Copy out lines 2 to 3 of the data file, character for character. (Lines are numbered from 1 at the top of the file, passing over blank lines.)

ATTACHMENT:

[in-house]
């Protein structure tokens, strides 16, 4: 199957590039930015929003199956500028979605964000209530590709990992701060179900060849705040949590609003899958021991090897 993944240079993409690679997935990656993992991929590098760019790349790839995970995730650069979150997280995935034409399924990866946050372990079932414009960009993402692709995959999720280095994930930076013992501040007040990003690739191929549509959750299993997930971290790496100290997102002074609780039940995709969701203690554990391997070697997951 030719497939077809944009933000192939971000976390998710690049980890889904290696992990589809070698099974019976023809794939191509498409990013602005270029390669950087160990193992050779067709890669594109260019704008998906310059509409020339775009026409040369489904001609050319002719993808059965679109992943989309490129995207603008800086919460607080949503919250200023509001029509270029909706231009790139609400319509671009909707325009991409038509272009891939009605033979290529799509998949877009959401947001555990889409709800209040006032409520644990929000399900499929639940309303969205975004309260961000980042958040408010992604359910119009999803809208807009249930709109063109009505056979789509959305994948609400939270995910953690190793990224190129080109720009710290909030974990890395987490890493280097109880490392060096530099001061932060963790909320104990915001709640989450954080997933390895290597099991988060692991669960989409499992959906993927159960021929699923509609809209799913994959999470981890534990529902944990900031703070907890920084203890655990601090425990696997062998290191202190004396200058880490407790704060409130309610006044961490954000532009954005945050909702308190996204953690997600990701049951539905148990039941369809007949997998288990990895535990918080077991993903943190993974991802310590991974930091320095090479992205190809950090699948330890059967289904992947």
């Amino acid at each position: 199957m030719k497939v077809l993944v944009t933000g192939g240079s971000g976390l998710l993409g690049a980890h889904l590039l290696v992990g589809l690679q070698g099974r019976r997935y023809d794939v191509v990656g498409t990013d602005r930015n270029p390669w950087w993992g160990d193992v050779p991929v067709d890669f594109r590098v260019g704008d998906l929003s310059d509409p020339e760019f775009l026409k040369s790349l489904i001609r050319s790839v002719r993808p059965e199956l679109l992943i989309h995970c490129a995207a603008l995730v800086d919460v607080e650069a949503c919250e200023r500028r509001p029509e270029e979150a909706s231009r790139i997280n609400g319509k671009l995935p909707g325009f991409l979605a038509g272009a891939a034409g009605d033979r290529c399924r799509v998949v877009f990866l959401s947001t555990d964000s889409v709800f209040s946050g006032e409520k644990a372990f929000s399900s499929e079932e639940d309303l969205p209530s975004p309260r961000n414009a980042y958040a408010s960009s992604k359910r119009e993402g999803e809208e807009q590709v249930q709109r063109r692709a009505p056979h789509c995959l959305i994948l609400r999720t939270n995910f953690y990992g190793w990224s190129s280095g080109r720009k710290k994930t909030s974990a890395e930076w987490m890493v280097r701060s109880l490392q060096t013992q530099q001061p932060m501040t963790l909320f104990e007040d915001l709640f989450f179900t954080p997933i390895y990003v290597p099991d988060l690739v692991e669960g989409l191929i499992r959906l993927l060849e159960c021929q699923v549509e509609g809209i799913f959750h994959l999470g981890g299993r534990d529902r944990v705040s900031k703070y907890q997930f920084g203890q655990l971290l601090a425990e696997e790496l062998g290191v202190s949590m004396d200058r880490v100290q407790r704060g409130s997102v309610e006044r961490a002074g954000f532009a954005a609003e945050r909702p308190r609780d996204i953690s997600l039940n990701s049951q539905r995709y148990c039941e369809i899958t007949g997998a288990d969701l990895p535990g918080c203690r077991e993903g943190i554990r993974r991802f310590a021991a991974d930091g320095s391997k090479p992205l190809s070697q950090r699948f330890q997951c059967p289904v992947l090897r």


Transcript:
């Protein structure tokens, strides 16, 4: 199957590039930015929003199956500028979605964000209530590709990992701060179900060849705040949590609003899958021991090897 993944240079993409690679997935990656993992991929590098760019790349790839995970995730650069979150997280995935034409399924990866946050372990079932414009960009993402692709995959999720280095994930930076013992501040007040990003690739191929549509959750299993997930971290790496100290997102002074609780039940995709969701203690554990391997070697997951 030719497939077809944009933000192939971000976390998710690049980890889904290696992990589809070698099974019976023809794939191509498409990013602005270029390669950087160990193992050779067709890669594109260019704008998906310059509409020339775009026409040369489904001609050319002719993808059965679109992943989309490129995207603008800086919460607080949503919250200023509001029509270029909706231009790139609400319509671009909707325009991409038509272009891939009605033979290529799509998949877009959401947001555990889409709800209040006032409520644990929000399900499929639940309303969205975004309260961000980042958040408010992604359910119009999803809208807009249930709109063109009505056979789509959305994948609400939270995910953690190793990224190129080109720009710290909030974990890395987490890493280097109880490392060096530099001061932060963790909320104990915001709640989450954080997933390895290597099991988060692991669960989409499992959906993927159960021929699923509609809209799913994959999470981890534990529902944990900031703070907890920084203890655990601090425990696997062998290191202190004396200058880490407790704060409130309610006044961490954000532009954005945050909702308190996204953690997600990701049951539905148990039941369809007949997998288990990895535990918080077991993903943190993974991802310590991974930091320095090479992205190809950090699948330890059967289904992947």
């Amino acid at each position: 199957m030719k497939v077809l993944v944009t933000g192939g240079s971000g976390l998710l993409g690049a980890h889904l590039l290696v992990g589809l690679q070698g099974r019976r997935y023809d794939v191509v990656g498409t990013d602005r930015n270029p390669w950087w993992g160990d193992v050779p991929v067709d890669f594109r590098v260019g704008d998906l929003s310059d509409p020339e760019f775009l026409k040369s790349l489904i001609r050319s790839v002719r993808p059965e199956l679109l992943i989309h995970c490129a995207a603008l995730v800086d919460v607080e650069a949503c919250e200023r500028r509001p029509e270029e979150a909706s231009r790139i997280n609400g319509k671009l995935p909707g325009f991409l979605a038509g272009a891939a034409g009605d033979r290529c399924r799509v998949v877009f990866l959401s947001t555990d964000s889409v709800f209040s946050g006032e409520k644990a372990f929000s399900s499929e079932e639940d309303l969205p209530s975004p309260r961000n414009a980042y958040a408010s960009s992604k359910r119009e993402g999803e809208e807009q590709v249930q709109r063109r692709a009505p056979h789509c995959l959305i994948l609400r999720t939270n995910f953690y990992g190793w990224s190129s280095g080109r720009k710290k994930t909030s974990a890395e930076w987490m890493v280097r701060s109880l490392q060096t013992q530099q001061p932060m501040t963790l909320f104990e007040d915001l709640f989450f179900t954080p997933i390895y990003v290597p099991d988060l690739v692991e669960g989409l191929i499992r959906l993927l060849e159960c021929q699923v549509e509609g809209i799913f959750h994959l999470g981890g299993r534990d529902r944990v705040s900031k703070y907890q997930f920084g203890q655990l971290l601090a425990e696997e790496l062998g290191v202190s949590m004396d200058r880490v100290q407790r704060g409130s997102v309610e006044r961490a002074g954000f532009a954005a609003e945050r909702p308190r609780d996204i953690s997600l039940n990701s049951q539905r995709y148990c039941e369809i899958t007949g997998a288990d969701l990895p535990g918080c203690r077991e993903g943190i554990r993974r991802f310590a021991a991974d930091g320095s391997k090479p992205l190809s070697q950090r699948f330890q997951c059967p289904v992947l090897r």